Transcript issues highlight board of education meeting
The topic that elicited the most discussion on the agenda at Thursday night’s Butler County Board of Education meeting: student transcripts.
Lisa Adair-Oberer, curriculum and instructional specialist for the school system, reported that a standing issue with student records would soon be addressed, starting with members of each school’s senior class.
“We are bringing in someone from the state department of education to lead this audit of student transcripts. We’ve had some problems, for example, with students taking the exact same class more than once, and we need to get this resolved and get these records cleaned up,” said Adair-Oberer.
BOE president Brandon Sellers expressed concern as to why students would be taking classes a second time in the first place, saying,“I mean, didn’t the students or someone with the school system notice they were repeating the same classes?”
Adair-Oberer replied that in at least some cases, it appeared that the problems arose due to students transferring into the county’s system after attending virtual school or coming from another system, saying, “Some things have fallen through the cracks in terms of maintaining the students’ records due to these transfers.”
When asked by Sellers how many students were directly affected by transcript issues, she did not have a firm number, but indicated that students at all three county high schools were impacted.
“Our first order of business is to get the seniors’ records cleaned up . . . we may possibly code some of the classes as electives—but we will make sure the students have the required classes to graduate,” Adair-Oberer said.
Superintendent John Strycker added, “We are bringing in the best people to handle this situation.”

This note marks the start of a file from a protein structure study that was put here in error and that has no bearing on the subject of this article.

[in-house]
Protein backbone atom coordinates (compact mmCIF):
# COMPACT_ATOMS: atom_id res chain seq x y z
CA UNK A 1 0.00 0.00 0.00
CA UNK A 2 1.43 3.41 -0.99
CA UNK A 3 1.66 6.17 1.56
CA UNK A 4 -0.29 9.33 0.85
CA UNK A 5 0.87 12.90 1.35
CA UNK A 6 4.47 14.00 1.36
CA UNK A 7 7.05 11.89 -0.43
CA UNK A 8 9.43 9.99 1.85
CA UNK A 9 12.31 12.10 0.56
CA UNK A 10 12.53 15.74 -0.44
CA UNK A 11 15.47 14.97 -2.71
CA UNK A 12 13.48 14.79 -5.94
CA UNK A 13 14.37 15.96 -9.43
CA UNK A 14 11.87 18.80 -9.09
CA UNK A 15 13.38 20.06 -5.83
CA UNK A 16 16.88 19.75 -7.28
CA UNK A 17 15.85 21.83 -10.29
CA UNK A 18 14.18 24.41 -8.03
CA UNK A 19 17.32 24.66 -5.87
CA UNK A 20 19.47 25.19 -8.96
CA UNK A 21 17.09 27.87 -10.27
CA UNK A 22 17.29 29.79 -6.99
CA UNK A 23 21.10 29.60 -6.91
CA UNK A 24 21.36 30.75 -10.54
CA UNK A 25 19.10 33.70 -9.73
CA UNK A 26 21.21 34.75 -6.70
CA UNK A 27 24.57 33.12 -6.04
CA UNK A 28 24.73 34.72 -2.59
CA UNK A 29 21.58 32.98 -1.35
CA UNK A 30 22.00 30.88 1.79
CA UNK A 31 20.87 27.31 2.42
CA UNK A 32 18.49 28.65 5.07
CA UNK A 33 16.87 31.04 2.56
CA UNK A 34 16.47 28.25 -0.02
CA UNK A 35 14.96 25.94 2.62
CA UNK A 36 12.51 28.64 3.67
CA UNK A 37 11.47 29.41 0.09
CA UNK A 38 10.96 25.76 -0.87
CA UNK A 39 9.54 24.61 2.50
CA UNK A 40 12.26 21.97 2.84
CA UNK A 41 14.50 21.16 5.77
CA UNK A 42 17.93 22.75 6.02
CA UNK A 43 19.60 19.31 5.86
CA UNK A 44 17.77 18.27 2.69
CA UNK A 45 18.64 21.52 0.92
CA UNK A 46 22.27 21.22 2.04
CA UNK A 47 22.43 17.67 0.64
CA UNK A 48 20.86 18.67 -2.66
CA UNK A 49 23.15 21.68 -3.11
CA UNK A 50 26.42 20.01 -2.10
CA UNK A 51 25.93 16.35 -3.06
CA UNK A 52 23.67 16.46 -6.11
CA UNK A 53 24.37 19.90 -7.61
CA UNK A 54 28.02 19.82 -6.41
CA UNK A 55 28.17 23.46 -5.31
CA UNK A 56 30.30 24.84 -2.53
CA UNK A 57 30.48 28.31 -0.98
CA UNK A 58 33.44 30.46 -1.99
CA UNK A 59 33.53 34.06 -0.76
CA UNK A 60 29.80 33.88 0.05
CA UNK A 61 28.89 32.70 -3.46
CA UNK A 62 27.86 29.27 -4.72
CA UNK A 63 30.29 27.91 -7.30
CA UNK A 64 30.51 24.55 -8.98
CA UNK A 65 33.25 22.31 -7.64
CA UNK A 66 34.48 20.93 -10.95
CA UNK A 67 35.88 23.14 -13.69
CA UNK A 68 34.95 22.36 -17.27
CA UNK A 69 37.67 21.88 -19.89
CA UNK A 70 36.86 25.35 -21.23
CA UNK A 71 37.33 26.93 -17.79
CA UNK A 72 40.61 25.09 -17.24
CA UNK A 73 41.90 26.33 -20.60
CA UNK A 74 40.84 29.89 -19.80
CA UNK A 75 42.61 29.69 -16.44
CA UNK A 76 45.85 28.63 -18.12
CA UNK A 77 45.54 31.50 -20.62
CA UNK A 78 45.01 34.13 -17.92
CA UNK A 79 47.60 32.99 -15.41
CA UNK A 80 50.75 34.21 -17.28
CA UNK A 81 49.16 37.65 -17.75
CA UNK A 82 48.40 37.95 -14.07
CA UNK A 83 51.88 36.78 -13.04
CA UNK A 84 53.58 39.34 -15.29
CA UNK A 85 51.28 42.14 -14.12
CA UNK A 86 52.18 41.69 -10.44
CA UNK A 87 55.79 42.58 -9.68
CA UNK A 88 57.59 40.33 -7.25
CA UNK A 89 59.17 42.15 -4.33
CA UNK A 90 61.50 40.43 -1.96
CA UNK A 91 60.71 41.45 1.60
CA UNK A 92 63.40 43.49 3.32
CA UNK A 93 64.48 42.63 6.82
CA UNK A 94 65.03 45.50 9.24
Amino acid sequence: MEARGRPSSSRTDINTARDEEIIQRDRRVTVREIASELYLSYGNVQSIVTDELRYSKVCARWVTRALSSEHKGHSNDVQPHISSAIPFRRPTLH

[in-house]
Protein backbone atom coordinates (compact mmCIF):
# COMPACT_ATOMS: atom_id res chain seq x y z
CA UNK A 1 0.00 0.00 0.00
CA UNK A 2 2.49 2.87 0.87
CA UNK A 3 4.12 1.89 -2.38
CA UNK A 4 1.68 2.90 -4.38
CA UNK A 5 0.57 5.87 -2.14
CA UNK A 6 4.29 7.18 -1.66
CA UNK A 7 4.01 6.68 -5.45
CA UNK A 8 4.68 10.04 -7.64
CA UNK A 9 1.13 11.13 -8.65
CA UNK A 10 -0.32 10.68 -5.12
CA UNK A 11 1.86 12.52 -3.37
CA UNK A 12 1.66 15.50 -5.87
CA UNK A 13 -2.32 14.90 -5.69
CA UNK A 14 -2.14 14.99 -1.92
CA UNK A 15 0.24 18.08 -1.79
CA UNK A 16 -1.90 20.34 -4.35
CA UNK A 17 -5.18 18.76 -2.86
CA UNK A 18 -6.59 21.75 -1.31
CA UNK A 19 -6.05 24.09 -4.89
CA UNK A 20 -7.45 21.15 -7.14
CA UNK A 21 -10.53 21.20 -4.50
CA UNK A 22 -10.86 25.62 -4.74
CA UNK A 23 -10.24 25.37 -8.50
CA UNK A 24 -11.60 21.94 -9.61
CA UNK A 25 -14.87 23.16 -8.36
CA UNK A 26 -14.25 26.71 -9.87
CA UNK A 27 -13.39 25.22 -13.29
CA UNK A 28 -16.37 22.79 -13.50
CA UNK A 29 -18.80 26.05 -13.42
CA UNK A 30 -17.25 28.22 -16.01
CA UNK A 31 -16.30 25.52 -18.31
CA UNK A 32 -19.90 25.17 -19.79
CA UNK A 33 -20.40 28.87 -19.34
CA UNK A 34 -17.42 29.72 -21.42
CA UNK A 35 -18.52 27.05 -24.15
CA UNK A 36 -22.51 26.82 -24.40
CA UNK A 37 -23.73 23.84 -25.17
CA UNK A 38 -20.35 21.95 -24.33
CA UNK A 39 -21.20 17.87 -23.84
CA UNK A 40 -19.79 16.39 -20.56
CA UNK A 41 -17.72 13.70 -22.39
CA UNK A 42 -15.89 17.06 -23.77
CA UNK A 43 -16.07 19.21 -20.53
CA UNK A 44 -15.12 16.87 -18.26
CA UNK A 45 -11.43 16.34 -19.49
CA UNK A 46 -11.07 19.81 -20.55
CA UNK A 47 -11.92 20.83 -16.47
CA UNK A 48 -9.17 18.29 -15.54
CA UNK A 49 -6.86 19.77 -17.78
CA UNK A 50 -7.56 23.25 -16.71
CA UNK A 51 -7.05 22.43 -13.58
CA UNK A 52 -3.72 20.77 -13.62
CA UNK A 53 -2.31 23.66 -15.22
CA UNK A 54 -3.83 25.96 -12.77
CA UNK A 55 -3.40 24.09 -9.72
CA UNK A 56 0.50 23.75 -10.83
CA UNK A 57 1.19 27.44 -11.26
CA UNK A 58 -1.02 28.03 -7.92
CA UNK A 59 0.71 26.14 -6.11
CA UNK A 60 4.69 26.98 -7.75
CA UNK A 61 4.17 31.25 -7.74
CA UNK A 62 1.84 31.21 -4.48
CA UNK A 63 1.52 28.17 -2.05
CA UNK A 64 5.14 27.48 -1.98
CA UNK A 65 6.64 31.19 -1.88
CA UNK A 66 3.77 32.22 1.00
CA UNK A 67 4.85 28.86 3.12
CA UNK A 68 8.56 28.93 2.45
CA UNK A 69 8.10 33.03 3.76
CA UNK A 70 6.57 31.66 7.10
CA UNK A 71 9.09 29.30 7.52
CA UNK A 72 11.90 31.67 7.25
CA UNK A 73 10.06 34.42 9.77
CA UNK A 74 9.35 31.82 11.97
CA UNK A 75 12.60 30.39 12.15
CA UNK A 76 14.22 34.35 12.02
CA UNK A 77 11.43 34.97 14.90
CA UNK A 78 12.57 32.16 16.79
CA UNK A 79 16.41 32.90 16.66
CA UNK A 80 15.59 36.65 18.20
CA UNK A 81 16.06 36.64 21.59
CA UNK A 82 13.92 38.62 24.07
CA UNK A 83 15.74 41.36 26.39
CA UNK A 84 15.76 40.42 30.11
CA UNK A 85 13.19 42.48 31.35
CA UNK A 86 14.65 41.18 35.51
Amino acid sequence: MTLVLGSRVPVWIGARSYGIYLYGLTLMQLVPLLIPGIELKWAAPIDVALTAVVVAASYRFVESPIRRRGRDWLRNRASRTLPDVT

Sellers inquired as to when the schools would learn which students might be missing needed classes.
“We have to have some kind of plan in place by January,” Sellers said. “People get upset when they move Greenville High’s graduation from the stadium to the auditorium because it won’t fit everybody . . . imagine if people come to graduation and their senior doesn’t get to walk?”
Adair-Oberer assured the board that the auditing process for all seniors would be complete by the beginning of the second semester of the 2017-18 school year.
“We will go through all senior transcripts first, and then proceed down through the juniors and so on. But the seniors are our top priority,” Adair-Oberer said.
Board members Michael Nimmer and Linda Hamilton expressed their appreciation that help from the state level was being brought in to oversee the process.
“This isn’t the first time we’ve visited this problem [with transcripts] and it hasn’t been cleaned up. I commend you for calling in the state,” said Hamilton. “Surely students and parents are entitled to accurate transcripts.”
Nimmer recalled there were transcript issues when he himself transferred to Greenville after moving from out of state. “So it does happen with transfers between schools—it happened to me my senior year. It’s good we are getting this straightened out.”
Sellers added, “We just want to make sure our kids have what they need to graduate on time.”